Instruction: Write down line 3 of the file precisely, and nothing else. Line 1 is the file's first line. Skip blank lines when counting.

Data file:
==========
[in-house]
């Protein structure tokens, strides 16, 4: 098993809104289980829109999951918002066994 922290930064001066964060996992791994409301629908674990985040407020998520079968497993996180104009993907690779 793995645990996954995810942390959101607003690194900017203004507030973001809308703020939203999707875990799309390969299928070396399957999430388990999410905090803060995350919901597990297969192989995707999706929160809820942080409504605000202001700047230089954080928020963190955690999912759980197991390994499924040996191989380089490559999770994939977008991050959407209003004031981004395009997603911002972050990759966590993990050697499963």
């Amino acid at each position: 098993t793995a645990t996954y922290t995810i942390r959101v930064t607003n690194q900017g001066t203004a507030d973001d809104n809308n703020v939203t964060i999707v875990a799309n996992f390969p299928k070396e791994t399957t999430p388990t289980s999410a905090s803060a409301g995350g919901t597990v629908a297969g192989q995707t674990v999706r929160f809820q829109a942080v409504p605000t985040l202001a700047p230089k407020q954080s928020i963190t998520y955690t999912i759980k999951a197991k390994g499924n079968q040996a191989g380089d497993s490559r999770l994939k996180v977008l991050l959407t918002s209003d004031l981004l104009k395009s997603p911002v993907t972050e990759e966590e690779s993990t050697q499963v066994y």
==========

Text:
């Amino acid at each position: 098993t793995a645990t996954y922290t995810i942390r959101v930064t607003n690194q900017g001066t203004a507030d973001d809104n809308n703020v939203t964060i999707v875990a799309n996992f390969p299928k070396e791994t399957t999430p388990t289980s999410a905090s803060a409301g995350g919901t597990v629908a297969g192989q995707t674990v999706r929160f809820q829109a942080v409504p605000t985040l202001a700047p230089k407020q954080s928020i963190t998520y955690t999912i759980k999951a197991k390994g499924n079968q040996a191989g380089d497993s490559r999770l994939k996180v977008l991050l959407t918002s209003d004031l981004l104009k395009s997603p911002v993907t972050e990759e966590e690779s993990t050697q499963v066994y």